Healthy Ways to Cook Fish
Are you intimidated by cooking fish? Not sure how to make sure it’s healthy and tasty? You’re not alone.
I hear it alllll the time. “I know eating fish is healthy, but I don’t make it because I don't know how to make it right."
I was there once, too.
But once you see how quick and easy it is, you’ll wonder how you thought cooking fish was harder than chicken. (Chicken, by the way, is one thing I find intimidating to cook…and so labor intensive. All the fat-trimming, counter/sink Cloroxing and overcooking because I’m scared I’ll poison my family with salmonella…just too much for me.)
Let me remind you just how and why fish should star as your entrée at least two nights per week. With only 100-200 calories per serving, seafood is considered a low-calorie, high-protein food source. Seafood is also low in total fat and saturated fat. Even the fattiest fish have no more than 15% total fat. Most cuts of fish are also low in cholesterol (a little less than chicken and beef - shellfish is the exception).
And a large portion of that fat – oh, here’s the good part – is that heart-loving’ polyunsaturated, omega-3 fatty acid fat. Yup, the good stuff that decreases your risk of heart disease by making your platelets less sticks and improving your cholesterol numbers. Those omega-3s also help brain and vision development in infants. See more about all the good and bad about nutrition and fish here.
The fish with the most omega-3s are: salmon, herring, mackerel and sardines.
Did you know fish also has B vitamins, vitamin D and vitamin A? Also, zinc, selenium, iron and iodine. Lots of good stuff.
So, what are some easy ways to cook fish?
The fact that it takes barely 10 minutes to bang out a healthy weeknight dinner should be an automatic selling point here. You can flop a white fish or salmon filet on a non-stick pan and have dinner in a few minutes. A cast iron skillet will get you a slightly crispy touch (which I do like), but you’ll need a little grease for the pan. Try a little olive oil and / or butter.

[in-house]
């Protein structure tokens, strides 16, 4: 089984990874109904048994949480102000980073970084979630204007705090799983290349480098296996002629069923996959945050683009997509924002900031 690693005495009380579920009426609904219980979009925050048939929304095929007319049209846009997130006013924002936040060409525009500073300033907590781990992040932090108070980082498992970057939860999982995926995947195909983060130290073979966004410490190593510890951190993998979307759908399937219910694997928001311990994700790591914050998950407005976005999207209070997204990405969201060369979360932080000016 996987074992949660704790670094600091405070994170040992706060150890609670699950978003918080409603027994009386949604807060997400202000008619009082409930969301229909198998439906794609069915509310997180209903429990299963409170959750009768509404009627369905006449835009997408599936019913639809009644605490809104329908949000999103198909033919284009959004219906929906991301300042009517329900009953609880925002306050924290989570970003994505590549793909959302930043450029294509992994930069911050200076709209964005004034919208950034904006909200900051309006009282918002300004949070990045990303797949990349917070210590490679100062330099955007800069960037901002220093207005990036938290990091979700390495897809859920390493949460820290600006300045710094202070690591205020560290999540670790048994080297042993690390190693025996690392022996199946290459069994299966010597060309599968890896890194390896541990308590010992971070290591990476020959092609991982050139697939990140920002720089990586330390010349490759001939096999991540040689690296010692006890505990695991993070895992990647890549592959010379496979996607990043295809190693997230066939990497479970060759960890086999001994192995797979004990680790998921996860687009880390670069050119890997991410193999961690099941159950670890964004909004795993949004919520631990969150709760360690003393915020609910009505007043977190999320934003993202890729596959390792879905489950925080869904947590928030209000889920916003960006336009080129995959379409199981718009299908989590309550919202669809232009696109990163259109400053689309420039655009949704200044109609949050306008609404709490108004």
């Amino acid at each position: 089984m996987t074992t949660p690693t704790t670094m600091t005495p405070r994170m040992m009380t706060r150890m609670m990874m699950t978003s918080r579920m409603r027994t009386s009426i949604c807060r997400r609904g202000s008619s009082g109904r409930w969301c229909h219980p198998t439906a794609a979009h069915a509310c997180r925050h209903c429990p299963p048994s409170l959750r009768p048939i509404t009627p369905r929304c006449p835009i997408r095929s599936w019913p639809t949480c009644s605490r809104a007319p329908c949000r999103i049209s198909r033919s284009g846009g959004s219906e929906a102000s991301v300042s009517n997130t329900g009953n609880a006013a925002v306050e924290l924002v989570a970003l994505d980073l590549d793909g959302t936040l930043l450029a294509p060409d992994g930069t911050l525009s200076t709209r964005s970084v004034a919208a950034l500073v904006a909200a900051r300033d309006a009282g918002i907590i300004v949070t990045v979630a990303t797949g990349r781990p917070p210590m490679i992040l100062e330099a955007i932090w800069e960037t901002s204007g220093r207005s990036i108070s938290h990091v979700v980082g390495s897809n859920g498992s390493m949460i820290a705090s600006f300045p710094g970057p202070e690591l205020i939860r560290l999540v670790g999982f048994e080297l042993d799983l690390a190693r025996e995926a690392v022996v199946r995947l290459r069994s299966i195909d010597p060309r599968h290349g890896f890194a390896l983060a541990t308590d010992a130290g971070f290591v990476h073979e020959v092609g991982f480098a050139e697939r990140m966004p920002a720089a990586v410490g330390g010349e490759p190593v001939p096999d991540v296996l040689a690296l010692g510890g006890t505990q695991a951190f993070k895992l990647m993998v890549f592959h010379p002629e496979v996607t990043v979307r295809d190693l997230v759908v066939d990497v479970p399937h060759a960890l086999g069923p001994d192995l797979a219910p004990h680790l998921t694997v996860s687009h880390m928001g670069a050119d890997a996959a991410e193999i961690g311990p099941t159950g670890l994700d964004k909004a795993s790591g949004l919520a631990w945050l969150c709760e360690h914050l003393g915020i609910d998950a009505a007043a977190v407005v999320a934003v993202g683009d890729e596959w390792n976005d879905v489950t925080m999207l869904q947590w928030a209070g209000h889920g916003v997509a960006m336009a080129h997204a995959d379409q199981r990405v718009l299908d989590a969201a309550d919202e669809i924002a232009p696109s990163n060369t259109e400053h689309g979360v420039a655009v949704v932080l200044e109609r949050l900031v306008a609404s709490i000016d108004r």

The key to perfect sautéed fish: don’t crowd the pan and don’t mess with it.
Cook on medium, skin side down. The fat under the skin starts to melt and moisten the whole piece while the outer layer gets crunchy. Flip at the last few minutes for a little crunch on the outside and moist yumminess inside. Cook 5-7 minutes for 5 ounces of fish on the skin side (or until almost completely cooked) then flip it over for another minute or so.
A method that often gets overlooked, this can be an easy way to cook fish. It produces moist fish, but takes a little longer than other methods. In a pot, boil water/stock/wine with some herbs. Then reduce heat so the water is barely simmering. Then, lower the fish into your simmering liquid and poach until it’s cooked through until it’s opaque.
So easy! For pieces of fish (like fillets and steaks; not a whole fish), arrange in a single layer on a greased baking pan.
Lean white fish: dries out easily, so add a liquid over the fish and in the pan. Use water, wine, lemon juice, orange juice or stock. You can also brush it with a little olive oil or melted butter. Sprinkle with a little salt/pepper, if you’d like. You can also add herbs in the oven or after, as well as onions, tomatoes or other vegetables.
OR bake lean fish in foil. This creates some nice steam so your fish stays moist and clean-up is a cinch. You can add liquid/seasonings inside the foil pouch or grease the base of the foil before placing fish in it.
OR protect fish by coating it in flour or breadcrumbs before baking.
Fattier fish (like salmon, herring, mackerel): do not require extra liquid or fat, but you can always add some. Bake uncovered. Season with a sprinkle of salt and pepper.
Bake at 350 degrees F until fish is no longer translucent. (Allow 6-9 minutes per ½ pound of fish.) or until an instant read thermometer reaches 125 degrees F.
Warm a grill, then place fish skin side down diagonally on the grill. On medium heat, cook for 2-4 minutes until skin is crispy. If you can lift the fish off the grill with tongs, then you can flip. (Otherwise, don’t mess with it – fish is delicate and easily falls apart.) Then close the lid and cook for another 3-4 minutes.
Frying fish, by the way, decreases the amount of omega-3 fatty acids. So, eating fried fish doesn’t provide you with a battered version of heart healthy fats. Sorry.
What are some of your favorite ways to cook fish?